Sharing a tradition of chamber music

Home > Culture > Features

print dictionary print

Sharing a tradition of chamber music

Born in Riga, Latvia, Gidon Kremer began studying the violin at the age of four with his father and grandfather, both former professional violinists. He won many awards as a youth, including the 1967 Queen Elizabeth Competition of Belgium, among the most prestigious international classical music competitions. Since defecting to West Germany in 1980, Kremer has appeared on every major concert stage with the leading orchestras of the United States and Europe.
Kremer’s repertoire is extensive, including a comprehensive list of classical and romantic violin pieces, as well as works by contemporary composers. More than 100 records represent his ceaseless musical journey. Composers of the former Soviet Union such as Alfred Schnittke, Arvo Part, Sofia Gubaidulina and Edison Denisov have been introduced to Western audiences largely through Kremer’s efforts. He contributed greatly to promoting the music of 20th-century composers, including Schnittke and Part, as well as John Adams and Astor Piazzolla. Kremer’s 1996 Piazzolla recording in particular ignited the tango boom in classical circles.
In 1981, Kremer founded an international chamber music festival in Lockenhaus, Austria, which has served as a forum for young musicians to present challenging and innovative chamber music in concert. The festival in Lockenhaus was later renamed “Kremerata Musica” after him.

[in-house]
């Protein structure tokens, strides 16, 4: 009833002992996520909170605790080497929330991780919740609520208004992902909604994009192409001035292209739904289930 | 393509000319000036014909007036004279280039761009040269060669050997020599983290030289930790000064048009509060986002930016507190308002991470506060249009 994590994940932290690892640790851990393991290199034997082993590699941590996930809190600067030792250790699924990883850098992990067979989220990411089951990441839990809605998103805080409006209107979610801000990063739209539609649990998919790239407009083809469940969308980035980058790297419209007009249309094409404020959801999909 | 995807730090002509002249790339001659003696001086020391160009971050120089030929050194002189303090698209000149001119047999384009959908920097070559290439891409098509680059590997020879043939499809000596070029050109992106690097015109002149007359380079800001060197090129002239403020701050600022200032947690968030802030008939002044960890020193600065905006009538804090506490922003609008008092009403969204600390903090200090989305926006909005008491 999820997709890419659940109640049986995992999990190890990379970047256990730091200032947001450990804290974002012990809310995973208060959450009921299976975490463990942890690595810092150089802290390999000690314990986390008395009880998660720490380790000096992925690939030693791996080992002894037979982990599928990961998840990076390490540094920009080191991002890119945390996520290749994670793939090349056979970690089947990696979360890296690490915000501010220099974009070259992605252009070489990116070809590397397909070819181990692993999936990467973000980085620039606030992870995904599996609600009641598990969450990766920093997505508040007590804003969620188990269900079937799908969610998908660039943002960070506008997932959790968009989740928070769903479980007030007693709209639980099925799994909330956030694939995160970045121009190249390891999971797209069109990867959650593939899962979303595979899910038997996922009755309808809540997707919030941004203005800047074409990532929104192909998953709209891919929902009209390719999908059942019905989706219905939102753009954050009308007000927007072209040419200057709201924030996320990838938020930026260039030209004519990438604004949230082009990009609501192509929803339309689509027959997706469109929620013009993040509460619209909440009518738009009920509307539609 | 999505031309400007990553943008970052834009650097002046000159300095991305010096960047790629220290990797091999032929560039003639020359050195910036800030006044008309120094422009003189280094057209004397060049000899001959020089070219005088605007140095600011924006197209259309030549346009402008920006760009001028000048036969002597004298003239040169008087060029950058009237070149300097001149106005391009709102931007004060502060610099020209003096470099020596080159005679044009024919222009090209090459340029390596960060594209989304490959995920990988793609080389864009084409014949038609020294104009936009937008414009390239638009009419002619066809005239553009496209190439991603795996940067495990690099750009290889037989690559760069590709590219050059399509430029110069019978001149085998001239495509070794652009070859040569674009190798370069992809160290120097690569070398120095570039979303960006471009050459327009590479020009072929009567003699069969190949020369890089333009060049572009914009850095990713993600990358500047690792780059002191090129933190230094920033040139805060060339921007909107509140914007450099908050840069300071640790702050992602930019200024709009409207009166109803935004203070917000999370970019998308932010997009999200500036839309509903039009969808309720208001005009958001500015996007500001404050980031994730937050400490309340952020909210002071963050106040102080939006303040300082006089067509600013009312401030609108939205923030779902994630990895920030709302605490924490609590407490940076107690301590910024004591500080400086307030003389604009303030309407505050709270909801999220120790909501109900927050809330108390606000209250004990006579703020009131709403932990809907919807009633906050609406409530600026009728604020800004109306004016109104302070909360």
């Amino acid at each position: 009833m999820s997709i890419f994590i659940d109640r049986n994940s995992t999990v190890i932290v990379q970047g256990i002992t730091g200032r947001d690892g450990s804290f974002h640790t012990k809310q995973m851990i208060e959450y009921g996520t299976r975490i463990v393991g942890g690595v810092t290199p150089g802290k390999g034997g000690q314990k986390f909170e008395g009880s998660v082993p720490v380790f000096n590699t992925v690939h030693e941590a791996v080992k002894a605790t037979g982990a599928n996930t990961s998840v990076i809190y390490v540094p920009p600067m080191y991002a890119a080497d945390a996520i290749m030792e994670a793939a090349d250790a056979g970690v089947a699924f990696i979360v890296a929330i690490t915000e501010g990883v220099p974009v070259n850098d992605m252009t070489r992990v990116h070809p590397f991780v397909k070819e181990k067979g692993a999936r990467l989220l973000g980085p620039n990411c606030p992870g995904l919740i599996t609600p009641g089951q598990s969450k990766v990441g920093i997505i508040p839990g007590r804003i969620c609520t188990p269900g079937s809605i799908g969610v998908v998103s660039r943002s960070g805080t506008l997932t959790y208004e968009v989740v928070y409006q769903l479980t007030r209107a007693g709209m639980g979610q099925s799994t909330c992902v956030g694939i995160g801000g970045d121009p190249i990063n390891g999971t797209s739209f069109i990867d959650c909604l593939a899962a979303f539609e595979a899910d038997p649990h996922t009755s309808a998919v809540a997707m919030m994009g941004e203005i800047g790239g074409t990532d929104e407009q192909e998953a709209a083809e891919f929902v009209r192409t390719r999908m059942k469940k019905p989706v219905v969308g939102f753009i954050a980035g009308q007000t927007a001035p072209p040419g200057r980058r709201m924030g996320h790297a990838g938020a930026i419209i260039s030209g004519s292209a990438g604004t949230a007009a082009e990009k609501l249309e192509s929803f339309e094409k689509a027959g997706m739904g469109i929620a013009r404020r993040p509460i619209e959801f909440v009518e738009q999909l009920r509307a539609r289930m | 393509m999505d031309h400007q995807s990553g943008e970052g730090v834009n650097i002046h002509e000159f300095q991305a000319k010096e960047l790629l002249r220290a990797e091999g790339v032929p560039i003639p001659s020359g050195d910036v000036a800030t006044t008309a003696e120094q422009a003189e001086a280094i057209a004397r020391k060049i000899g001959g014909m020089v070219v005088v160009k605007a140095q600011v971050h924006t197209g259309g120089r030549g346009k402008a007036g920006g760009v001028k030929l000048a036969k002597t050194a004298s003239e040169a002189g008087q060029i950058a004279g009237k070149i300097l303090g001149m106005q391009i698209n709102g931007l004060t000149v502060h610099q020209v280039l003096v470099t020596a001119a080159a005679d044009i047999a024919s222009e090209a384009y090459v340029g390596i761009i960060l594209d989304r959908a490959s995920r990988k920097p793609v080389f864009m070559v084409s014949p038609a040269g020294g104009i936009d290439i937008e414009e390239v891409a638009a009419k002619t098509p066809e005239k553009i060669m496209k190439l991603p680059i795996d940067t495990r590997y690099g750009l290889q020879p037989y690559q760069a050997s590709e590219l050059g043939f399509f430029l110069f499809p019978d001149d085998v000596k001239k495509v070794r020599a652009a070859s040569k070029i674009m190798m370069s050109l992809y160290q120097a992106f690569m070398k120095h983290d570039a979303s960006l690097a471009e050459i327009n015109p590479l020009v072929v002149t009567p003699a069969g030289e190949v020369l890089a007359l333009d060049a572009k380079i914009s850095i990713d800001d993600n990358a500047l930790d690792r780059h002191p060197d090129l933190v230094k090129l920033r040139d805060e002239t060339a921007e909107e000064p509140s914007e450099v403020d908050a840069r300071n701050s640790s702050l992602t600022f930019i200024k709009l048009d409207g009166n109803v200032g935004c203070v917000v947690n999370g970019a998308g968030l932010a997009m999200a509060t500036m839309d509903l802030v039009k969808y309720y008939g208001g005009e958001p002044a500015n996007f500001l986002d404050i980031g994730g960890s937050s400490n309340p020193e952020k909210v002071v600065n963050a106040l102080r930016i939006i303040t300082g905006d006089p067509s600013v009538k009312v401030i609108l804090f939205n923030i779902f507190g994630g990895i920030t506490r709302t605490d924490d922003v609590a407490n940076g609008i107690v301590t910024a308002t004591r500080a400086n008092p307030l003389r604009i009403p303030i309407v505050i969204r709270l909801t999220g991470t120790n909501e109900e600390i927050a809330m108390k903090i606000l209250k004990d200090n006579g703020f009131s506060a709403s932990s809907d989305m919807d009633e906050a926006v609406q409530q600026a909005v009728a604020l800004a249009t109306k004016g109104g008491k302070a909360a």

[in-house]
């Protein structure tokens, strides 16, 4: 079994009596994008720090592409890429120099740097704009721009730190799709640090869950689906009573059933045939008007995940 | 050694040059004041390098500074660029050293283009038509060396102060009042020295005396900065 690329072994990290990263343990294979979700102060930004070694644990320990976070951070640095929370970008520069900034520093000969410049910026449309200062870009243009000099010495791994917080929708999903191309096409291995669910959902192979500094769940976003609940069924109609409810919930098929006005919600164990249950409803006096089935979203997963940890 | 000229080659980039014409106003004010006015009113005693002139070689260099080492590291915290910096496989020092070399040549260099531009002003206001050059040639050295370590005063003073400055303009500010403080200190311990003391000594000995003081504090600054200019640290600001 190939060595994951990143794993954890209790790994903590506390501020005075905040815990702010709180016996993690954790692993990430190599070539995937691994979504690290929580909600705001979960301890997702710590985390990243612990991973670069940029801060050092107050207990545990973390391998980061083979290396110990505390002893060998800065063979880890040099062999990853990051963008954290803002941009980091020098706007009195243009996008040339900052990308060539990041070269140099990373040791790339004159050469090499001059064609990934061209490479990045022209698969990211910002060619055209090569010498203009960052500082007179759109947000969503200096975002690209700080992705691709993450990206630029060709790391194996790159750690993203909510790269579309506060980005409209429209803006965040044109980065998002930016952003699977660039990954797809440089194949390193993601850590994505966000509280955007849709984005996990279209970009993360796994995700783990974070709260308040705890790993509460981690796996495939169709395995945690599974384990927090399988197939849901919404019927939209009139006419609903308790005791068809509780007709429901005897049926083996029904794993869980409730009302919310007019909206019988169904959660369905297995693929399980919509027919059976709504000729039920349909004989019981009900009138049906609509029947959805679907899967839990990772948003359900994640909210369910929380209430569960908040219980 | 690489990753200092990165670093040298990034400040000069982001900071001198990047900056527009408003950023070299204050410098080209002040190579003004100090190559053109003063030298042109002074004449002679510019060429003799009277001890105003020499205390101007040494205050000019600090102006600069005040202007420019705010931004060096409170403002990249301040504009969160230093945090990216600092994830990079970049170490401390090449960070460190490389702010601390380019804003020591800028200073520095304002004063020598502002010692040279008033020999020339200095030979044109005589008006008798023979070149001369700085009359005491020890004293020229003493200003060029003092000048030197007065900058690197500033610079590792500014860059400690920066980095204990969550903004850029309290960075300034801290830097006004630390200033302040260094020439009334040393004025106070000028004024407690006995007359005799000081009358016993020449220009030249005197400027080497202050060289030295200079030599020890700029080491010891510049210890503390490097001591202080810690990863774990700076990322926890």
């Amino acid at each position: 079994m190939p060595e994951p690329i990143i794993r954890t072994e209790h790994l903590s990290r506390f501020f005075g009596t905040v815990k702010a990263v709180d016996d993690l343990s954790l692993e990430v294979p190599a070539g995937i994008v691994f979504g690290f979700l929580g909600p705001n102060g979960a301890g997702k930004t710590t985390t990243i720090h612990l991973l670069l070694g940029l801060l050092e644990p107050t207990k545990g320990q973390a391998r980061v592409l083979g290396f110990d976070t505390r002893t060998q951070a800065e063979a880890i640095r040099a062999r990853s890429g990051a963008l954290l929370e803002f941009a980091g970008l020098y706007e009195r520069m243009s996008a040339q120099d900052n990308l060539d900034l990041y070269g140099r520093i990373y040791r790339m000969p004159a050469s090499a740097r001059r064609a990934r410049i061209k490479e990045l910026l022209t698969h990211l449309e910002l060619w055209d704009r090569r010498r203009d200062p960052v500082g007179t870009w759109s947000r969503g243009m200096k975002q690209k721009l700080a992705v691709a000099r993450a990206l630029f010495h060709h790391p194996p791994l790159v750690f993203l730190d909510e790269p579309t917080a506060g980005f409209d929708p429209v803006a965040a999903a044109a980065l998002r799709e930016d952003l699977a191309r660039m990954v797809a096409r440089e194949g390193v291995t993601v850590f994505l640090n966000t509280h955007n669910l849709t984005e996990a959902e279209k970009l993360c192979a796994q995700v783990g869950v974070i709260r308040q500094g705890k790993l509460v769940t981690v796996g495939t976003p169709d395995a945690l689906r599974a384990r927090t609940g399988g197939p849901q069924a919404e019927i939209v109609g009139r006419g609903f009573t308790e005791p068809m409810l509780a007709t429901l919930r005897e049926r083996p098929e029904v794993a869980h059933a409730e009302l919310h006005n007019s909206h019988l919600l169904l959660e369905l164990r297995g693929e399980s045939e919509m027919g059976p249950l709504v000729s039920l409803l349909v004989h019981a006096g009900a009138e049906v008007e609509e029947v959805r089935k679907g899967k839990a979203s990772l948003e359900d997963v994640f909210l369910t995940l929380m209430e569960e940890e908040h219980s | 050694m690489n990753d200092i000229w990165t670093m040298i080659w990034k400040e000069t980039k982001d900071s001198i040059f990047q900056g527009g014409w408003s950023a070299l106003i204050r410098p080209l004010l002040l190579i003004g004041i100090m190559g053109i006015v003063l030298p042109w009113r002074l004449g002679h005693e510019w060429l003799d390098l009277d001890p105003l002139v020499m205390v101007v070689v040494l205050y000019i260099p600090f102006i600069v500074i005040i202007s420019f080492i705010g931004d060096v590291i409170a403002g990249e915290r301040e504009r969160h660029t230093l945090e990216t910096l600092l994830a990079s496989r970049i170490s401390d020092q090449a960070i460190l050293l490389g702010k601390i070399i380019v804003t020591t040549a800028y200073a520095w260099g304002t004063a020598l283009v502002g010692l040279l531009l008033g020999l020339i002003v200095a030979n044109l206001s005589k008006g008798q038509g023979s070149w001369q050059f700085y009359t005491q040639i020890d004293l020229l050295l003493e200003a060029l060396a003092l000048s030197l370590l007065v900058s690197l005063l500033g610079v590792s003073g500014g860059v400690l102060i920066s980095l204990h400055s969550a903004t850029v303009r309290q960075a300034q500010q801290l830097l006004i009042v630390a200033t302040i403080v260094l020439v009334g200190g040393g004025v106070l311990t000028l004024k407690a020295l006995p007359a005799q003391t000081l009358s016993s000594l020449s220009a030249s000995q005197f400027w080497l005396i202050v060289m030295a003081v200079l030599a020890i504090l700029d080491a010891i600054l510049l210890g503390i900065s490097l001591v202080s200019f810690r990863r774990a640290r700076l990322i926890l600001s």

In 1996 Kremer established the Kremerata Baltica, a chamber orchestra to foster outstanding young musicians from the Baltic states, Latvia, Estonia and Lithuania. “I founded this chamber orchestra not just to suit my personal and musical interests, but to activate the depressed musical world in the Baltic states, my home,” Kremer was quoted as saying in a press release from Seoul Arts Center.
By challenging the standardized classical music repertory with his free spirit and originality, Kremer has built up his orchestra to become one of the most sought-after ensembles in classical music. Kremerata Baltica has no permanent city base, and performs about 60 concerts over six tours annually, throughout Asia, Europe and the Americas.
The theme of Kremer’s Seoul concert is Schubert. Borrowing the concept from his 2002 album with Kremerata Baltica, “After Mozart,” which won a Grammy, the program includes works of Schubert as well as contemporary pieces that were influenced by him, such as Bartulis’s “I Like Schubert.”
“To perform the arranged works, the perfect understanding of the original classic pieces and the contemporary interpretation based on those findings are needed,” said Kremer in the press release. “Some view the arranged works in a contemporary sense as (an) addition (to) the original works...
“However, in my view, the arranged works by contemporary musicians are valuable (in the sense) that they give (a) unique insight into the original pieces to the audiences.”
Kremer and his orchestra will perform at 7:30 p.m. Tuesday in the Concert Hall of Seoul Arts Center. Tickets cost 30,000 won ($25) to 100,000 won. For information, call (02) 1588-7890 or visit

by Kim Hae-young
Log in to Twitter or Facebook account to connect
with the Korea JoongAng Daily
help-image Social comment?
lock icon

To write comments, please log in to one of the accounts.

Standards Board Policy (0/250자)